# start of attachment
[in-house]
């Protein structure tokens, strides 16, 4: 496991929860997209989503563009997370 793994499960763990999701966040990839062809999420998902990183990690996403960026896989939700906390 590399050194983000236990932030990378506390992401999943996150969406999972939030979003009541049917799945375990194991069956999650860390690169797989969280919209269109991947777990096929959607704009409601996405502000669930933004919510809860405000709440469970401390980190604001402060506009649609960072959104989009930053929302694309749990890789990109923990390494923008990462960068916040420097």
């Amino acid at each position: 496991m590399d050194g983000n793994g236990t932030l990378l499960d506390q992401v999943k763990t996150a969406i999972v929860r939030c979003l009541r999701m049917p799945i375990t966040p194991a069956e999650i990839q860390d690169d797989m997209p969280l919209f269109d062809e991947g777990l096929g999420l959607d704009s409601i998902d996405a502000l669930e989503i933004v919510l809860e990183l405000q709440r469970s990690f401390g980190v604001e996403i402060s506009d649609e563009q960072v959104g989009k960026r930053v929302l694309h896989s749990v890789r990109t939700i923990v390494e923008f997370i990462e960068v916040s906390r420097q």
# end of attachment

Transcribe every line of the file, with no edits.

[in-house]
């Protein structure tokens, strides 16, 4: 496991929860997209989503563009997370 793994499960763990999701966040990839062809999420998902990183990690996403960026896989939700906390 590399050194983000236990932030990378506390992401999943996150969406999972939030979003009541049917799945375990194991069956999650860390690169797989969280919209269109991947777990096929959607704009409601996405502000669930933004919510809860405000709440469970401390980190604001402060506009649609960072959104989009930053929302694309749990890789990109923990390494923008990462960068916040420097």
């Amino acid at each position: 496991m590399d050194g983000n793994g236990t932030l990378l499960d506390q992401v999943k763990t996150a969406i999972v929860r939030c979003l009541r999701m049917p799945i375990t966040p194991a069956e999650i990839q860390d690169d797989m997209p969280l919209f269109d062809e991947g777990l096929g999420l959607d704009s409601i998902d996405a502000l669930e989503i933004v919510l809860e990183l405000q709440r469970s990690f401390g980190v604001e996403i402060s506009d649609e563009q960072v959104g989009k960026r930053v929302l694309h896989s749990v890789r990109t939700i923990v390494e923008f997370i990462e960068v916040s906390r420097q």